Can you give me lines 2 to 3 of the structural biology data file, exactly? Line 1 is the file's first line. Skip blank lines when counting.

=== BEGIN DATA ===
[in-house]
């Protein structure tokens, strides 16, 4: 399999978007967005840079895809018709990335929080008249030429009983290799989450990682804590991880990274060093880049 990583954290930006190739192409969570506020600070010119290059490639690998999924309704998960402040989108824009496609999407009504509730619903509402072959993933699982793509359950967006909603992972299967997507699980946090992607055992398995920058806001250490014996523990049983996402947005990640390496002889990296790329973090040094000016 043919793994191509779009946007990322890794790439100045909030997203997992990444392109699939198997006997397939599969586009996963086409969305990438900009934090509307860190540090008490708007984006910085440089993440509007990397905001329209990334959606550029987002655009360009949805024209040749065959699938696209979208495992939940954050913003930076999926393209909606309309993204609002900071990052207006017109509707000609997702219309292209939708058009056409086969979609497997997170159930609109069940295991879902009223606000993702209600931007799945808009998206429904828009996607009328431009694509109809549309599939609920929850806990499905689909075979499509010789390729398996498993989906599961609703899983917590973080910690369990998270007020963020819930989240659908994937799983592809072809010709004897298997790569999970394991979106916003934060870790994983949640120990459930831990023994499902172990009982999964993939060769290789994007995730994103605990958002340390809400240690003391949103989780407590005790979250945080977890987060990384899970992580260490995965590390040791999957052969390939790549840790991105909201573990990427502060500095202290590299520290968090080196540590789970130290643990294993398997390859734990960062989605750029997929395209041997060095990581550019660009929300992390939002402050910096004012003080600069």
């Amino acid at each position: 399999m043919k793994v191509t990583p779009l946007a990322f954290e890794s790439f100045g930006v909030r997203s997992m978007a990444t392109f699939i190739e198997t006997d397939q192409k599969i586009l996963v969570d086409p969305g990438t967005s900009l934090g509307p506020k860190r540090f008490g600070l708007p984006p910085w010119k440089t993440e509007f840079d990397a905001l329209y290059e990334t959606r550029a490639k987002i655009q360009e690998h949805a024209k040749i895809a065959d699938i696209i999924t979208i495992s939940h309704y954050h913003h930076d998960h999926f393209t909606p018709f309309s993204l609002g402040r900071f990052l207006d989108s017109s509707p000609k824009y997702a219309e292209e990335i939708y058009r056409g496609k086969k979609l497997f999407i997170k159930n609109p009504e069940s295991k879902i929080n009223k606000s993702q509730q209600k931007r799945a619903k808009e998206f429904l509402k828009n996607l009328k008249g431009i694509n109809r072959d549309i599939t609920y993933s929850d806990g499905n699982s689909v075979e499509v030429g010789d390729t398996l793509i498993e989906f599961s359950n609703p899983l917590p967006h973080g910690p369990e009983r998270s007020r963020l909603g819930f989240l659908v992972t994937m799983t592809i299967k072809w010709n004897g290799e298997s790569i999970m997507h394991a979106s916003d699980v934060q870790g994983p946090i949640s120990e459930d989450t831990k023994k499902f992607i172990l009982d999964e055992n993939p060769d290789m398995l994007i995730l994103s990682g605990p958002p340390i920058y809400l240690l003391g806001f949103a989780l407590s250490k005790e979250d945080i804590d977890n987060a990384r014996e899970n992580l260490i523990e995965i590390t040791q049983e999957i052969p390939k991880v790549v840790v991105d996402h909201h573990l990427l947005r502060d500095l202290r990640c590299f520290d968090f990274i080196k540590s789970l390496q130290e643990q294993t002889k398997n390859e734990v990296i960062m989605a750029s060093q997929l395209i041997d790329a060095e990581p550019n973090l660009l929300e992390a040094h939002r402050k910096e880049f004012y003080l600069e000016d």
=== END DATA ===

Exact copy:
């Protein structure tokens, strides 16, 4: 399999978007967005840079895809018709990335929080008249030429009983290799989450990682804590991880990274060093880049 990583954290930006190739192409969570506020600070010119290059490639690998999924309704998960402040989108824009496609999407009504509730619903509402072959993933699982793509359950967006909603992972299967997507699980946090992607055992398995920058806001250490014996523990049983996402947005990640390496002889990296790329973090040094000016 043919793994191509779009946007990322890794790439100045909030997203997992990444392109699939198997006997397939599969586009996963086409969305990438900009934090509307860190540090008490708007984006910085440089993440509007990397905001329209990334959606550029987002655009360009949805024209040749065959699938696209979208495992939940954050913003930076999926393209909606309309993204609002900071990052207006017109509707000609997702219309292209939708058009056409086969979609497997997170159930609109069940295991879902009223606000993702209600931007799945808009998206429904828009996607009328431009694509109809549309599939609920929850806990499905689909075979499509010789390729398996498993989906599961609703899983917590973080910690369990998270007020963020819930989240659908994937799983592809072809010709004897298997790569999970394991979106916003934060870790994983949640120990459930831990023994499902172990009982999964993939060769290789994007995730994103605990958002340390809400240690003391949103989780407590005790979250945080977890987060990384899970992580260490995965590390040791999957052969390939790549840790991105909201573990990427502060500095202290590299520290968090080196540590789970130290643990294993398997390859734990960062989605750029997929395209041997060095990581550019660009929300992390939002402050910096004012003080600069």
């Amino acid at each position: 399999m043919k793994v191509t990583p779009l946007a990322f954290e890794s790439f100045g930006v909030r997203s997992m978007a990444t392109f699939i190739e198997t006997d397939q192409k599969i586009l996963v969570d086409p969305g990438t967005s900009l934090g509307p506020k860190r540090f008490g600070l708007p984006p910085w010119k440089t993440e509007f840079d990397a905001l329209y290059e990334t959606r550029a490639k987002i655009q360009e690998h949805a024209k040749i895809a065959d699938i696209i999924t979208i495992s939940h309704y954050h913003h930076d998960h999926f393209t909606p018709f309309s993204l609002g402040r900071f990052l207006d989108s017109s509707p000609k824009y997702a219309e292209e990335i939708y058009r056409g496609k086969k979609l497997f999407i997170k159930n609109p009504e069940s295991k879902i929080n009223k606000s993702q509730q209600k931007r799945a619903k808009e998206f429904l509402k828009n996607l009328k008249g431009i694509n109809r072959d549309i599939t609920y993933s929850d806990g499905n699982s689909v075979e499509v030429g010789d390729t398996l793509i498993e989906f599961s359950n609703p899983l917590p967006h973080g910690p369990e009983r998270s007020r963020l909603g819930f989240l659908v992972t994937m799983t592809i299967k072809w010709n004897g290799e298997s790569i999970m997507h394991a979106s916003d699980v934060q870790g994983p946090i949640s120990e459930d989450t831990k023994k499902f992607i172990l009982d999964e055992n993939p060769d290789m398995l994007i995730l994103s990682g605990p958002p340390i920058y809400l240690l003391g806001f949103a989780l407590s250490k005790e979250d945080i804590d977890n987060a990384r014996e899970n992580l260490i523990e995965i590390t040791q049983e999957i052969p390939k991880v790549v840790v991105d996402h909201h573990l990427l947005r502060d500095l202290r990640c590299f520290d968090f990274i080196k540590s789970l390496q130290e643990q294993t002889k398997n390859e734990v990296i960062m989605a750029s060093q997929l395209i041997d790329a060095e990581p550019n973090l660009l929300e992390a040094h939002r402050k910096e880049f004012y003080l600069e000016d």